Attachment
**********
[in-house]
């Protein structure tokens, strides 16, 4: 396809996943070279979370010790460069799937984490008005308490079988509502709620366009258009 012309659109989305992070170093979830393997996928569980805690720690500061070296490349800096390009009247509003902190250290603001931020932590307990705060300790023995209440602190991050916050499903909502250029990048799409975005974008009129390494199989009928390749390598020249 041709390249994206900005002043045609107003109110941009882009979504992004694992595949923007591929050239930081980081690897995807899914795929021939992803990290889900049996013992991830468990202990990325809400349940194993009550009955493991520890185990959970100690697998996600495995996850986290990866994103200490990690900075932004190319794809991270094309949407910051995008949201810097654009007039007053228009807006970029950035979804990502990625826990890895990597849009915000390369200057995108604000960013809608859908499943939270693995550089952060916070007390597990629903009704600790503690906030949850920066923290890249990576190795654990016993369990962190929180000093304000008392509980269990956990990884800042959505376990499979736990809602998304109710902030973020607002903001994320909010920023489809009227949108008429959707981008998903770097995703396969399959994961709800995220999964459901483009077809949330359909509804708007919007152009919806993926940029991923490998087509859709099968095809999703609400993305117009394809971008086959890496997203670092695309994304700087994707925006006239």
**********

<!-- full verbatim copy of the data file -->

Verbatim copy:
[in-house]
């Protein structure tokens, strides 16, 4: 396809996943070279979370010790460069799937984490008005308490079988509502709620366009258009 012309659109989305992070170093979830393997996928569980805690720690500061070296490349800096390009009247509003902190250290603001931020932590307990705060300790023995209440602190991050916050499903909502250029990048799409975005974008009129390494199989009928390749390598020249 041709390249994206900005002043045609107003109110941009882009979504992004694992595949923007591929050239930081980081690897995807899914795929021939992803990290889900049996013992991830468990202990990325809400349940194993009550009955493991520890185990959970100690697998996600495995996850986290990866994103200490990690900075932004190319794809991270094309949407910051995008949201810097654009007039007053228009807006970029950035979804990502990625826990890895990597849009915000390369200057995108604000960013809608859908499943939270693995550089952060916070007390597990629903009704600790503690906030949850920066923290890249990576190795654990016993369990962190929180000093304000008392509980269990956990990884800042959505376990499979736990809602998304109710902030973020607002903001994320909010920023489809009227949108008429959707981008998903770097995703396969399959994961709800995220999964459901483009077809949330359909509804708007919007152009919806993926940029991923490998087509859709099968095809999703609400993305117009394809971008086959890496997203670092695309994304700087994707925006006239």